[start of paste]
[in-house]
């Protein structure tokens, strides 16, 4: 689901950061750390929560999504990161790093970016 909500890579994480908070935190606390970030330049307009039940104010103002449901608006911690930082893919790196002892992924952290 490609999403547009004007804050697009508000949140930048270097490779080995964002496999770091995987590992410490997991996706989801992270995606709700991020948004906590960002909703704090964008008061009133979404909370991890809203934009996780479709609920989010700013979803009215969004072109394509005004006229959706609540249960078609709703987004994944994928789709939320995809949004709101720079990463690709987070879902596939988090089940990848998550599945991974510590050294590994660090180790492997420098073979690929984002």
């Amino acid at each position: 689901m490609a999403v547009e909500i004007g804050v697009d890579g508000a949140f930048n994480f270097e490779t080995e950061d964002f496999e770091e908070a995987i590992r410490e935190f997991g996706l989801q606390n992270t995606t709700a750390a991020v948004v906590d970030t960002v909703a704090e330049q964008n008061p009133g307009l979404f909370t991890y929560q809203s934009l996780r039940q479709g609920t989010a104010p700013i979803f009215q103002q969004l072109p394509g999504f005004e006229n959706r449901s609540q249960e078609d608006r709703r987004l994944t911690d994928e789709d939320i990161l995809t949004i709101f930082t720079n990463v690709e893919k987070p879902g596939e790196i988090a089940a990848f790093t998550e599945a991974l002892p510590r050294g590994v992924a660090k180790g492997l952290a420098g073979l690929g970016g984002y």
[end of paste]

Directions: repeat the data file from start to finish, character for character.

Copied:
[in-house]
């Protein structure tokens, strides 16, 4: 689901950061750390929560999504990161790093970016 909500890579994480908070935190606390970030330049307009039940104010103002449901608006911690930082893919790196002892992924952290 490609999403547009004007804050697009508000949140930048270097490779080995964002496999770091995987590992410490997991996706989801992270995606709700991020948004906590960002909703704090964008008061009133979404909370991890809203934009996780479709609920989010700013979803009215969004072109394509005004006229959706609540249960078609709703987004994944994928789709939320995809949004709101720079990463690709987070879902596939988090089940990848998550599945991974510590050294590994660090180790492997420098073979690929984002």
């Amino acid at each position: 689901m490609a999403v547009e909500i004007g804050v697009d890579g508000a949140f930048n994480f270097e490779t080995e950061d964002f496999e770091e908070a995987i590992r410490e935190f997991g996706l989801q606390n992270t995606t709700a750390a991020v948004v906590d970030t960002v909703a704090e330049q964008n008061p009133g307009l979404f909370t991890y929560q809203s934009l996780r039940q479709g609920t989010a104010p700013i979803f009215q103002q969004l072109p394509g999504f005004e006229n959706r449901s609540q249960e078609d608006r709703r987004l994944t911690d994928e789709d939320i990161l995809t949004i709101f930082t720079n990463v690709e893919k987070p879902g596939e790196i988090a089940a990848f790093t998550e599945a991974l002892p510590r050294g590994v992924a660090k180790g492997l952290a420098g073979l690929g970016g984002y």